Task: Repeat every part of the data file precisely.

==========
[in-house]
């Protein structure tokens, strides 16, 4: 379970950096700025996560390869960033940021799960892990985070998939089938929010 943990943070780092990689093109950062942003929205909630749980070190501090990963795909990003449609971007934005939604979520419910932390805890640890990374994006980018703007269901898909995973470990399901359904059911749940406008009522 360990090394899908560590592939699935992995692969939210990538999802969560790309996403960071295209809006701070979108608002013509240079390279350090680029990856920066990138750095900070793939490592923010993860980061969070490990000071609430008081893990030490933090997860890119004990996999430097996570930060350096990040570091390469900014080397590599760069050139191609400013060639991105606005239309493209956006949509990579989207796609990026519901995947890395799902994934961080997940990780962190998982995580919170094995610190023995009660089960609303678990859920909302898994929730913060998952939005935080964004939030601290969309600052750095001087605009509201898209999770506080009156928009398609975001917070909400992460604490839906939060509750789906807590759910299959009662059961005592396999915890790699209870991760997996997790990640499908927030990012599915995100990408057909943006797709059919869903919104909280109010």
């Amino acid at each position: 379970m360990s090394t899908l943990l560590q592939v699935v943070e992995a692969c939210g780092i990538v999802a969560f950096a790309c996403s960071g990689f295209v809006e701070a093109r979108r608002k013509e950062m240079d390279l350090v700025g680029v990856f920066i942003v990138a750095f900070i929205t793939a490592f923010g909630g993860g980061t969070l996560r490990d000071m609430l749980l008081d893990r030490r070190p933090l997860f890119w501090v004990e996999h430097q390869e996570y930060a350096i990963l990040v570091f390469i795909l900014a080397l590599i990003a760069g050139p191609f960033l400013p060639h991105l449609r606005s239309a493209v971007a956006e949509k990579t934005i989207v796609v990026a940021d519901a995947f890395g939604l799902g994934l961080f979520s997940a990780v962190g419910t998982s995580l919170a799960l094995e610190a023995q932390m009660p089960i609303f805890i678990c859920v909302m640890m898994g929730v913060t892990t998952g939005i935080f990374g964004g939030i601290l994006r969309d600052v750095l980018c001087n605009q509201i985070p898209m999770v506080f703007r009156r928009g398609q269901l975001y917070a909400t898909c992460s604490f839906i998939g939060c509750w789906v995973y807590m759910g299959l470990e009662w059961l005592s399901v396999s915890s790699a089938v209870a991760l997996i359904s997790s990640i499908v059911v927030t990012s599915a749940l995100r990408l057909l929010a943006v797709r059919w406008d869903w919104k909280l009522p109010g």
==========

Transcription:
[in-house]
């Protein structure tokens, strides 16, 4: 379970950096700025996560390869960033940021799960892990985070998939089938929010 943990943070780092990689093109950062942003929205909630749980070190501090990963795909990003449609971007934005939604979520419910932390805890640890990374994006980018703007269901898909995973470990399901359904059911749940406008009522 360990090394899908560590592939699935992995692969939210990538999802969560790309996403960071295209809006701070979108608002013509240079390279350090680029990856920066990138750095900070793939490592923010993860980061969070490990000071609430008081893990030490933090997860890119004990996999430097996570930060350096990040570091390469900014080397590599760069050139191609400013060639991105606005239309493209956006949509990579989207796609990026519901995947890395799902994934961080997940990780962190998982995580919170094995610190023995009660089960609303678990859920909302898994929730913060998952939005935080964004939030601290969309600052750095001087605009509201898209999770506080009156928009398609975001917070909400992460604490839906939060509750789906807590759910299959009662059961005592396999915890790699209870991760997996997790990640499908927030990012599915995100990408057909943006797709059919869903919104909280109010």
């Amino acid at each position: 379970m360990s090394t899908l943990l560590q592939v699935v943070e992995a692969c939210g780092i990538v999802a969560f950096a790309c996403s960071g990689f295209v809006e701070a093109r979108r608002k013509e950062m240079d390279l350090v700025g680029v990856f920066i942003v990138a750095f900070i929205t793939a490592f923010g909630g993860g980061t969070l996560r490990d000071m609430l749980l008081d893990r030490r070190p933090l997860f890119w501090v004990e996999h430097q390869e996570y930060a350096i990963l990040v570091f390469i795909l900014a080397l590599i990003a760069g050139p191609f960033l400013p060639h991105l449609r606005s239309a493209v971007a956006e949509k990579t934005i989207v796609v990026a940021d519901a995947f890395g939604l799902g994934l961080f979520s997940a990780v962190g419910t998982s995580l919170a799960l094995e610190a023995q932390m009660p089960i609303f805890i678990c859920v909302m640890m898994g929730v913060t892990t998952g939005i935080f990374g964004g939030i601290l994006r969309d600052v750095l980018c001087n605009q509201i985070p898209m999770v506080f703007r009156r928009g398609q269901l975001y917070a909400t898909c992460s604490f839906i998939g939060c509750w789906v995973y807590m759910g299959l470990e009662w059961l005592s399901v396999s915890s790699a089938v209870a991760l997996i359904s997790s990640i499908v059911v927030t990012s599915a749940l995100r990408l057909l929010a943006v797709r059919w406008d869903w919104k909280l009522p109010g």